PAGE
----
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Delights in His Word

I heard a wonderful preacher confess that he wasn’t very popular when it came to counseling his flock. You see, his advice was always the same and no one seemed to like it.
He always started with Psalm 1:1-3:
Blessed is the man who walks not in the counsel of the wicked,
Nor stands in the way of sinners, nor sits in the seat of scoffers;
But his delight is in the law of the Lord, and on His law he meditates day and night.

He is like a tree planted by streams of water that yields its fruit in its season,
And its leaf does not wither. In all that he does, he prospers.

The preacher believed that if you committed yourself to delighting in God’s word - meditating on it day and night – that either you or your situation would be improved.
These verses promise that if we are constantly in the word of God:
  • We yield fruit in season – so we start to do the right things at the right time.
  • We don’t wither – regardless of how hard life gets!
  • And we “prosper”! (meaning: to succeed or to make progress)
The preacher’s flock wanted a quick fix for their immediate concerns, instead of a long-term commitment to delighting in God’s word. How about you? Will you take the preacher’s advice in your current situation?
Posted by Sue H. with

Rejoiced Exceedingly

“And behold, the star that they had seen when it rose went before them until it came to rest over the place where the child was. When they saw the star, they rejoiced exceedingly with great joy.” Matthew 2:9-10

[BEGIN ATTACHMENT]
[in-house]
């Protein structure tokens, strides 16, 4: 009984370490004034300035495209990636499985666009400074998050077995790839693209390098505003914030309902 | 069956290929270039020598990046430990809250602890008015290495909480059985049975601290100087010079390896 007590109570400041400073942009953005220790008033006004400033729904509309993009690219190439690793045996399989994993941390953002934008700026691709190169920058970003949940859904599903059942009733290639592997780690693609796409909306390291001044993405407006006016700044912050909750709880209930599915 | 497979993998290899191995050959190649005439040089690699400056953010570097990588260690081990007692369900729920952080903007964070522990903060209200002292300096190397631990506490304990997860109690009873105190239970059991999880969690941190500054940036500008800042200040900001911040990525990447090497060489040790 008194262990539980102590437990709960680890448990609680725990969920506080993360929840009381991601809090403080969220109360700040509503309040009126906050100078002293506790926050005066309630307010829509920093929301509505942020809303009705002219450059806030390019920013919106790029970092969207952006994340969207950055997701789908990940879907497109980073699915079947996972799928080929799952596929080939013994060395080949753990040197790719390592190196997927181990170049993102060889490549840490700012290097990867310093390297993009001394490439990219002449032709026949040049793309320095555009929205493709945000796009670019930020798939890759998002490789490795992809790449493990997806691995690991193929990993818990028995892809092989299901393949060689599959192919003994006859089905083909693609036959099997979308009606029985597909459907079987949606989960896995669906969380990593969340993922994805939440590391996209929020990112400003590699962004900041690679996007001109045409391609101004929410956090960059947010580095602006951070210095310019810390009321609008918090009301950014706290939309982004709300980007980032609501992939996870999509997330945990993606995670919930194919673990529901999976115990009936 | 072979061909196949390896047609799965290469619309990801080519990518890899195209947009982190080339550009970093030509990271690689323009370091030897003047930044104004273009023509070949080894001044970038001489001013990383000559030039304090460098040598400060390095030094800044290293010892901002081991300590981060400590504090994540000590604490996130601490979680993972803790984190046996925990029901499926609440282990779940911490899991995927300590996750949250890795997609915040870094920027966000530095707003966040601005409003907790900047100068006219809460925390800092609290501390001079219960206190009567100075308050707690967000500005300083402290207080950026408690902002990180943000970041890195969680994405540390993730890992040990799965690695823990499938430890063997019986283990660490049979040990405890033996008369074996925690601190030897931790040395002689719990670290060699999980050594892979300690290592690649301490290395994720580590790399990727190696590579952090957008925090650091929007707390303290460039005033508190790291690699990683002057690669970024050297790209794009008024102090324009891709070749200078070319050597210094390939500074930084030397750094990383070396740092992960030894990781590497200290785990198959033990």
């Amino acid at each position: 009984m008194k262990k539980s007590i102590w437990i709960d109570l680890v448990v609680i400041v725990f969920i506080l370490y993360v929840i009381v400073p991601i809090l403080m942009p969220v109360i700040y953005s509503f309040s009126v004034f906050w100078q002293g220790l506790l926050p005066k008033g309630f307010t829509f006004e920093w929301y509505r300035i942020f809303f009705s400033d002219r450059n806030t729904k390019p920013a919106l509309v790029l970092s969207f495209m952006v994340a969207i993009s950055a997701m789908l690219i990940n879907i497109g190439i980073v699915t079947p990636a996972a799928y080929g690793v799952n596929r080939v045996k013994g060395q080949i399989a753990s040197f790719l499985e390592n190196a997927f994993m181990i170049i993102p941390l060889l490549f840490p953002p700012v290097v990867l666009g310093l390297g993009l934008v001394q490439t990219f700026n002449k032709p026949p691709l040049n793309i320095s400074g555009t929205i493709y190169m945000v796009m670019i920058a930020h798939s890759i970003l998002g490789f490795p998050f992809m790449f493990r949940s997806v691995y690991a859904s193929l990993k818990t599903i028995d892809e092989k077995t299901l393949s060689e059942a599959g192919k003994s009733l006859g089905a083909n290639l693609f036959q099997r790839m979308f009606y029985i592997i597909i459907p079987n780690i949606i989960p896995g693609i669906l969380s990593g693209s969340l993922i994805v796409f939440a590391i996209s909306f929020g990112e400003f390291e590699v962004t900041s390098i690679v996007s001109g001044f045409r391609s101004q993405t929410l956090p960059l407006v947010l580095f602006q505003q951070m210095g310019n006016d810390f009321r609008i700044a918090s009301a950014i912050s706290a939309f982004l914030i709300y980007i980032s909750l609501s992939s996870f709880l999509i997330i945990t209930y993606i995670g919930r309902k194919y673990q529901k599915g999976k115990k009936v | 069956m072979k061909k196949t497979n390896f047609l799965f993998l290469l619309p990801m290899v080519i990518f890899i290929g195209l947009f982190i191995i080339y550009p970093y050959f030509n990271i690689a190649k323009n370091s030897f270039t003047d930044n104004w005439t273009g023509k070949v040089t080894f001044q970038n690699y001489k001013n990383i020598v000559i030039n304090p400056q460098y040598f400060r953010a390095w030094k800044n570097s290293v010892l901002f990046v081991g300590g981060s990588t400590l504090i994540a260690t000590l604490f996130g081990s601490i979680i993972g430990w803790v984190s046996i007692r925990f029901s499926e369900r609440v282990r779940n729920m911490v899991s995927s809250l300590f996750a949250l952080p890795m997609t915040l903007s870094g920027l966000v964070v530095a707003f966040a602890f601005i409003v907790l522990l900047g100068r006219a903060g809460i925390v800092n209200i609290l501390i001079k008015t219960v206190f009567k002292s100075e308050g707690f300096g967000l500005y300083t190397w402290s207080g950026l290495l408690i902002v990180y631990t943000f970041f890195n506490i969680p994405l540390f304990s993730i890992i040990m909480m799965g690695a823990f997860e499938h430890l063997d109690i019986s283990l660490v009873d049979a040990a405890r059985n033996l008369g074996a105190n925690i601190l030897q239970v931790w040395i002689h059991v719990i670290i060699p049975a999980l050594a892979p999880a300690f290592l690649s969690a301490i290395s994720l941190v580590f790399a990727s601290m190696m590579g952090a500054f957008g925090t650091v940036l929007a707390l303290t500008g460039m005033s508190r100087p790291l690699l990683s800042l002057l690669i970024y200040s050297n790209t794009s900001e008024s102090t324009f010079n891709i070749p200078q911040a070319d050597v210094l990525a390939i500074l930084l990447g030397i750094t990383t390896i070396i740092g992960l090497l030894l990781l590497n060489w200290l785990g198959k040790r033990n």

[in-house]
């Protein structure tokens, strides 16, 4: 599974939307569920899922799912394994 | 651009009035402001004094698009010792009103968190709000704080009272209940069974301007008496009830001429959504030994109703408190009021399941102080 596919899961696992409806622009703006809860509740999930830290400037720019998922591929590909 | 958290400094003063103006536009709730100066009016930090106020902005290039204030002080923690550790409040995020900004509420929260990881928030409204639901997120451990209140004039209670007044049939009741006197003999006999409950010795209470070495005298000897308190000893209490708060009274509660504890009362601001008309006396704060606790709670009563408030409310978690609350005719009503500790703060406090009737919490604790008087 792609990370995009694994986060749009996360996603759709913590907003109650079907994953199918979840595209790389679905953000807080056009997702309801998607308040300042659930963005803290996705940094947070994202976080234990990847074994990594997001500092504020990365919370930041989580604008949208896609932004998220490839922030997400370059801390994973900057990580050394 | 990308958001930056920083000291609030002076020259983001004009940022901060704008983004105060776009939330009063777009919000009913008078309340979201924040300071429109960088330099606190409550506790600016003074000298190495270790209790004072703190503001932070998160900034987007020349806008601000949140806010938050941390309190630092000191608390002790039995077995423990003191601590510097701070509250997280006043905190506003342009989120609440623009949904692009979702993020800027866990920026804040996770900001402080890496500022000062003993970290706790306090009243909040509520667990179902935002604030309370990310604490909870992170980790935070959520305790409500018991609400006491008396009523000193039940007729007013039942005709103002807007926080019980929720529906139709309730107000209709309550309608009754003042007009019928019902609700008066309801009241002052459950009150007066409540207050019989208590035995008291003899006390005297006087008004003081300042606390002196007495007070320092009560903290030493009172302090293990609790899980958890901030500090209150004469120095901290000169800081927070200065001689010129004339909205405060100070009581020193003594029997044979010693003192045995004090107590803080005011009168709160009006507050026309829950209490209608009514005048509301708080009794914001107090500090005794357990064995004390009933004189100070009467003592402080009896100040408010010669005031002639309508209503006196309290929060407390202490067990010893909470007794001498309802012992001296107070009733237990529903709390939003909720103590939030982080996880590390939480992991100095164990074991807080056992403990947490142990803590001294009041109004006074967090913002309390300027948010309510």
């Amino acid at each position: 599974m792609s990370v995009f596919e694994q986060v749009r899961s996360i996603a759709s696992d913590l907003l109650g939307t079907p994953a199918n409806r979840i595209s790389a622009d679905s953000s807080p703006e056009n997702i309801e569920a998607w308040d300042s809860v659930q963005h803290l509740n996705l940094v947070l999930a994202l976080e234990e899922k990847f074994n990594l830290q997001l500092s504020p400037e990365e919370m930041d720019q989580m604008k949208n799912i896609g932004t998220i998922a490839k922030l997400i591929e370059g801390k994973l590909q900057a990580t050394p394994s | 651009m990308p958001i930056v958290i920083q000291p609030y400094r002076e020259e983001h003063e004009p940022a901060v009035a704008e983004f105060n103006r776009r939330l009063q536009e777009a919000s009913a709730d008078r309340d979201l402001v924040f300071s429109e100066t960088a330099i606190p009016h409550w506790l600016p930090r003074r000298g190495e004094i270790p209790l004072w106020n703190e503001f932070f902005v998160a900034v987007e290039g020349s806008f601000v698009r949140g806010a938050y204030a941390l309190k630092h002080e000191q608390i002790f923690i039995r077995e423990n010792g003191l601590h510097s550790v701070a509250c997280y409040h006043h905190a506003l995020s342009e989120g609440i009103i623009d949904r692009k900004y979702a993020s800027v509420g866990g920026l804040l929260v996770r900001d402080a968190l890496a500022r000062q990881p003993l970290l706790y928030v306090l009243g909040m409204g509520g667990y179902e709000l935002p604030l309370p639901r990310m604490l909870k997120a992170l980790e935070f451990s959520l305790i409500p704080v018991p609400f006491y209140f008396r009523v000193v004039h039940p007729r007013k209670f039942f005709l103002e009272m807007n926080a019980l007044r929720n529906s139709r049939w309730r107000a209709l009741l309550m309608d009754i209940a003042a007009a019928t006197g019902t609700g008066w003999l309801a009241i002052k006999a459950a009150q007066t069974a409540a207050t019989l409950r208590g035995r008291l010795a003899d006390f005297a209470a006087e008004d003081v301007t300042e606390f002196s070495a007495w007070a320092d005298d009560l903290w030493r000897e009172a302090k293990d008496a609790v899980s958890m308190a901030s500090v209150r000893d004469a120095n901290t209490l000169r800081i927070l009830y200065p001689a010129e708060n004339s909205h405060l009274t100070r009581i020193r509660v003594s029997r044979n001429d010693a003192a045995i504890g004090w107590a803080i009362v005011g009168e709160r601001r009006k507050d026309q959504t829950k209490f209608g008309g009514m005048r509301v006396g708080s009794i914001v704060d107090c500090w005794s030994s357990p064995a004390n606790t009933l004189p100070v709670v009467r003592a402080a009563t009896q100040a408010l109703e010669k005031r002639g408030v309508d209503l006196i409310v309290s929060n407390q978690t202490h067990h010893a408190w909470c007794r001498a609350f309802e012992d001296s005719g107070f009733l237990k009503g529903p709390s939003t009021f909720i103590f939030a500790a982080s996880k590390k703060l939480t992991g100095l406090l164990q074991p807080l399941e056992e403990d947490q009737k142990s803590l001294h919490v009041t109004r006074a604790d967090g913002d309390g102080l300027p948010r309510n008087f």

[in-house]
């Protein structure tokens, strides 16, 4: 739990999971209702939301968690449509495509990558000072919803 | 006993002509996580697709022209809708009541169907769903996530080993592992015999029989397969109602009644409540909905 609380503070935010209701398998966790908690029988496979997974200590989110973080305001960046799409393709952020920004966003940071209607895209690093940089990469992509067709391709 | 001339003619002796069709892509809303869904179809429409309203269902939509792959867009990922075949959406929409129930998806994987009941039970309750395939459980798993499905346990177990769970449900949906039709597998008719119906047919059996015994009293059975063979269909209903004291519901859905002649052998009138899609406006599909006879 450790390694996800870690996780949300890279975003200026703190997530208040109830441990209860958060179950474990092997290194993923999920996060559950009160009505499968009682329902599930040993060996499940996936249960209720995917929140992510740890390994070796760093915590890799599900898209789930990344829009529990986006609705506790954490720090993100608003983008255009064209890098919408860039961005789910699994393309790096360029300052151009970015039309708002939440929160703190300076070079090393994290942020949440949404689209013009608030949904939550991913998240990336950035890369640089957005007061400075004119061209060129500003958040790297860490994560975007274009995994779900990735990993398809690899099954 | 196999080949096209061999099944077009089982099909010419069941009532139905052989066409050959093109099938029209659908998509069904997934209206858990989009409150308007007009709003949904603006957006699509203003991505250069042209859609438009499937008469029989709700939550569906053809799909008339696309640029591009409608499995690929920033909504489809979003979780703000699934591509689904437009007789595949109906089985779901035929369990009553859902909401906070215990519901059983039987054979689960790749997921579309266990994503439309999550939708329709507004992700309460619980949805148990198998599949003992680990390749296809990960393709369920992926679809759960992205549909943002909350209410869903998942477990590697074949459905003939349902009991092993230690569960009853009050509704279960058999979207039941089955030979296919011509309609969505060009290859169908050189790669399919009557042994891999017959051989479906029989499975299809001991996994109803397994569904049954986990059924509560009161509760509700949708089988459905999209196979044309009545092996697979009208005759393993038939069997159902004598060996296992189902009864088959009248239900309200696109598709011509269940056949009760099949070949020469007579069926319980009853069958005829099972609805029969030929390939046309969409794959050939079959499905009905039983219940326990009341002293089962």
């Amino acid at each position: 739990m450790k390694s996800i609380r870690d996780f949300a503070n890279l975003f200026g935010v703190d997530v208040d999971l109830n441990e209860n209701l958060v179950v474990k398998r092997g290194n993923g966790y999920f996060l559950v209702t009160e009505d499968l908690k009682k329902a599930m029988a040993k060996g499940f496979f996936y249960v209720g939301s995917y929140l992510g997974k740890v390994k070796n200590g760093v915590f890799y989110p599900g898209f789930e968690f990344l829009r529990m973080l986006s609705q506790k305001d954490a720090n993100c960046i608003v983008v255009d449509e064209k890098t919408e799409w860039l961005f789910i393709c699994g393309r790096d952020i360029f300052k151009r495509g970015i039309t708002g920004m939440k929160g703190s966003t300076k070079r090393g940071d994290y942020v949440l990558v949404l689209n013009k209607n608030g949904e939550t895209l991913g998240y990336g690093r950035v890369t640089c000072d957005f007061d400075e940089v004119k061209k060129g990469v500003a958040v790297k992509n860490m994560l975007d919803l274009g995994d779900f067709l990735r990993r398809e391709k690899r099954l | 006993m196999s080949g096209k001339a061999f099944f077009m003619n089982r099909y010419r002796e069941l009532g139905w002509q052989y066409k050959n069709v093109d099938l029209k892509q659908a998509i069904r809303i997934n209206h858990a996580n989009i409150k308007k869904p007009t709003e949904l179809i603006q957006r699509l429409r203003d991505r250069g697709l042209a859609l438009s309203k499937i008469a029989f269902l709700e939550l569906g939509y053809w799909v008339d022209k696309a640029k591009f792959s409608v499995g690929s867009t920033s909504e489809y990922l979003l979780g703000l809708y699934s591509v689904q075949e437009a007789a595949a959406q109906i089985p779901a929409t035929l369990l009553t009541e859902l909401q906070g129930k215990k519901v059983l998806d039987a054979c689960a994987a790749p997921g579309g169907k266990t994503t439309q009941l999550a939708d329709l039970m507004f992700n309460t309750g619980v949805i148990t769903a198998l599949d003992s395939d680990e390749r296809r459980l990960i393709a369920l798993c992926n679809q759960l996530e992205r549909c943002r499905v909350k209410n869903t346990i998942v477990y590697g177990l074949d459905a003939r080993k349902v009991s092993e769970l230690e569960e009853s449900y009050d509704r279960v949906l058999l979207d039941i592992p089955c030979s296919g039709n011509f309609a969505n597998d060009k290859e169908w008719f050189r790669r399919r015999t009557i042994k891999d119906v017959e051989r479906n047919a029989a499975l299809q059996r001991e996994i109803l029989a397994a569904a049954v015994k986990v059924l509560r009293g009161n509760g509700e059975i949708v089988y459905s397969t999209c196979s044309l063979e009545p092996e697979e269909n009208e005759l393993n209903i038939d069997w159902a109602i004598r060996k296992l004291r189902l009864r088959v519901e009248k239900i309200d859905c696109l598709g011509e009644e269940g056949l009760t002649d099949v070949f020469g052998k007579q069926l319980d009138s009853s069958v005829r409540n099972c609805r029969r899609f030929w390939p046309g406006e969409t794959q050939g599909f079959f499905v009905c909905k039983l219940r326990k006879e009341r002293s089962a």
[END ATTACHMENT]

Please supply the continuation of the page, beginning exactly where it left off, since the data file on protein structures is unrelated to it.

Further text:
We love classic Christmas hymns because in them, we harken back to the first noel, remembering the truth of the seasonal stories and songs we know so well.
“The First Noel” was published in about 1823. Though the angels’ announcement to the shepherds (Luke 2:1-20) is the topic of the first stanza, most of the hymn focuses on the wise men’s journey (Matt. 2:1-12).
“Noel, Noel, Noel, Noel, born is the King of Israel.
They looked up and saw a star
 Shining in the East, beyond them far
 And to the earth, it gave great light
 And so it continued both day and night.”

Some linguists believe the word “noel” is from a Latin term meaning “relating to a birth.” Others believe it’s a derivative of the word “new” – meaning there’s something to tell. I think both definitions work. There’s definitely something new to tell. A birth! The birth of God’s own Son!
Like the three kings, we have many reasons for great joy over this good news: “Born is the King of Israel.” Even better, we can rejoice exceedingly because we know the rest of the story.
Posted by Joan S. with

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